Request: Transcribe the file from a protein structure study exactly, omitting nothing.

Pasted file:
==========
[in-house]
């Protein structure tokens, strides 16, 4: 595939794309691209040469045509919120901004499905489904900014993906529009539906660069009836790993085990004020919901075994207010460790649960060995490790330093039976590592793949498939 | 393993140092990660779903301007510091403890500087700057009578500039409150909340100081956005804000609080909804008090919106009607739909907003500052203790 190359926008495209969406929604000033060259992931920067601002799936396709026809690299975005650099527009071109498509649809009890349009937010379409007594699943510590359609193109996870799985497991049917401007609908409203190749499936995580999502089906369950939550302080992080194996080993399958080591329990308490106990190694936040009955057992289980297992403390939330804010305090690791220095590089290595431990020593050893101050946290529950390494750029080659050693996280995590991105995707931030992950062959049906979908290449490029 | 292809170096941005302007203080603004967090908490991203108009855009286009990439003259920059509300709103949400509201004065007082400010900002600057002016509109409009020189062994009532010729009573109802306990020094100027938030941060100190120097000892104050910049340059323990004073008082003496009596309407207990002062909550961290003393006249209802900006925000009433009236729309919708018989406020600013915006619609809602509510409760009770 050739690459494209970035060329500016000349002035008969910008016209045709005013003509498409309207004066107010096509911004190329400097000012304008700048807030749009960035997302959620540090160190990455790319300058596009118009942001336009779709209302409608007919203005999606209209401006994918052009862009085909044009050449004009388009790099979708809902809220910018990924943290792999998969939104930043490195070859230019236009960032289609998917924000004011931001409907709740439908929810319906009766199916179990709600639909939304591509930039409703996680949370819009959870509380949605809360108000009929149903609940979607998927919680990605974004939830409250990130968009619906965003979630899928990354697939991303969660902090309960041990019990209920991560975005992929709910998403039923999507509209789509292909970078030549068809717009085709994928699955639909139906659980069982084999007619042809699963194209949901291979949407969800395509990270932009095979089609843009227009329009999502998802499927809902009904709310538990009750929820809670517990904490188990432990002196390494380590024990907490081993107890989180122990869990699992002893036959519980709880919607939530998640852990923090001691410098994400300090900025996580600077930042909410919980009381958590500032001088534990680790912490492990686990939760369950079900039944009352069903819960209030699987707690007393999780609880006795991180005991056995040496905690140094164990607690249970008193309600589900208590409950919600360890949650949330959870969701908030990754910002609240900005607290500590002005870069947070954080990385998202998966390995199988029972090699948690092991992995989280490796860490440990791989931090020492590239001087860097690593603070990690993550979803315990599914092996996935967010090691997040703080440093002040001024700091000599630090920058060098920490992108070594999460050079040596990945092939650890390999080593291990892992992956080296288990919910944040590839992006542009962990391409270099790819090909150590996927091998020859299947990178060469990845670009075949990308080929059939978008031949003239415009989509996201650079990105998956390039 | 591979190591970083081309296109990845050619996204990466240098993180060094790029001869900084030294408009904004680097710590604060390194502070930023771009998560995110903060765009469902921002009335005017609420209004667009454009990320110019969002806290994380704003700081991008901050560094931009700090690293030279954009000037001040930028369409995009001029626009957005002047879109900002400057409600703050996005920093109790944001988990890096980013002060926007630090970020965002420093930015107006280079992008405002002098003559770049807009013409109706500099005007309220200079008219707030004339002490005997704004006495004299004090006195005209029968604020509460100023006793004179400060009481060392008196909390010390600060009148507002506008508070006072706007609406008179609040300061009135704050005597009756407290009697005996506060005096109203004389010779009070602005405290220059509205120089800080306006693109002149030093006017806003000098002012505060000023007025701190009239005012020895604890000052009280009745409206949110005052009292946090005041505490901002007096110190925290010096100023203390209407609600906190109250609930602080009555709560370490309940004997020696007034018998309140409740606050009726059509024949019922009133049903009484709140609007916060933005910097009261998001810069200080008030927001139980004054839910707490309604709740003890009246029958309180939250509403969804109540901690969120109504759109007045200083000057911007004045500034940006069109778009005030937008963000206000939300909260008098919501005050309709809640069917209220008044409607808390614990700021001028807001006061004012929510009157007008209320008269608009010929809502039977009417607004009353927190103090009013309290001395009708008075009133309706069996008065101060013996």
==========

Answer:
[in-house]
């Protein structure tokens, strides 16, 4: 595939794309691209040469045509919120901004499905489904900014993906529009539906660069009836790993085990004020919901075994207010460790649960060995490790330093039976590592793949498939 | 393993140092990660779903301007510091403890500087700057009578500039409150909340100081956005804000609080909804008090919106009607739909907003500052203790 190359926008495209969406929604000033060259992931920067601002799936396709026809690299975005650099527009071109498509649809009890349009937010379409007594699943510590359609193109996870799985497991049917401007609908409203190749499936995580999502089906369950939550302080992080194996080993399958080591329990308490106990190694936040009955057992289980297992403390939330804010305090690791220095590089290595431990020593050893101050946290529950390494750029080659050693996280995590991105995707931030992950062959049906979908290449490029 | 292809170096941005302007203080603004967090908490991203108009855009286009990439003259920059509300709103949400509201004065007082400010900002600057002016509109409009020189062994009532010729009573109802306990020094100027938030941060100190120097000892104050910049340059323990004073008082003496009596309407207990002062909550961290003393006249209802900006925000009433009236729309919708018989406020600013915006619609809602509510409760009770 050739690459494209970035060329500016000349002035008969910008016209045709005013003509498409309207004066107010096509911004190329400097000012304008700048807030749009960035997302959620540090160190990455790319300058596009118009942001336009779709209302409608007919203005999606209209401006994918052009862009085909044009050449004009388009790099979708809902809220910018990924943290792999998969939104930043490195070859230019236009960032289609998917924000004011931001409907709740439908929810319906009766199916179990709600639909939304591509930039409703996680949370819009959870509380949605809360108000009929149903609940979607998927919680990605974004939830409250990130968009619906965003979630899928990354697939991303969660902090309960041990019990209920991560975005992929709910998403039923999507509209789509292909970078030549068809717009085709994928699955639909139906659980069982084999007619042809699963194209949901291979949407969800395509990270932009095979089609843009227009329009999502998802499927809902009904709310538990009750929820809670517990904490188990432990002196390494380590024990907490081993107890989180122990869990699992002893036959519980709880919607939530998640852990923090001691410098994400300090900025996580600077930042909410919980009381958590500032001088534990680790912490492990686990939760369950079900039944009352069903819960209030699987707690007393999780609880006795991180005991056995040496905690140094164990607690249970008193309600589900208590409950919600360890949650949330959870969701908030990754910002609240900005607290500590002005870069947070954080990385998202998966390995199988029972090699948690092991992995989280490796860490440990791989931090020492590239001087860097690593603070990690993550979803315990599914092996996935967010090691997040703080440093002040001024700091000599630090920058060098920490992108070594999460050079040596990945092939650890390999080593291990892992992956080296288990919910944040590839992006542009962990391409270099790819090909150590996927091998020859299947990178060469990845670009075949990308080929059939978008031949003239415009989509996201650079990105998956390039 | 591979190591970083081309296109990845050619996204990466240098993180060094790029001869900084030294408009904004680097710590604060390194502070930023771009998560995110903060765009469902921002009335005017609420209004667009454009990320110019969002806290994380704003700081991008901050560094931009700090690293030279954009000037001040930028369409995009001029626009957005002047879109900002400057409600703050996005920093109790944001988990890096980013002060926007630090970020965002420093930015107006280079992008405002002098003559770049807009013409109706500099005007309220200079008219707030004339002490005997704004006495004299004090006195005209029968604020509460100023006793004179400060009481060392008196909390010390600060009148507002506008508070006072706007609406008179609040300061009135704050005597009756407290009697005996506060005096109203004389010779009070602005405290220059509205120089800080306006693109002149030093006017806003000098002012505060000023007025701190009239005012020895604890000052009280009745409206949110005052009292946090005041505490901002007096110190925290010096100023203390209407609600906190109250609930602080009555709560370490309940004997020696007034018998309140409740606050009726059509024949019922009133049903009484709140609007916060933005910097009261998001810069200080008030927001139980004054839910707490309604709740003890009246029958309180939250509403969804109540901690969120109504759109007045200083000057911007004045500034940006069109778009005030937008963000206000939300909260008098919501005050309709809640069917209220008044409607808390614990700021001028807001006061004012929510009157007008209320008269608009010929809502039977009417607004009353927190103090009013309290001395009708008075009133309706069996008065101060013996």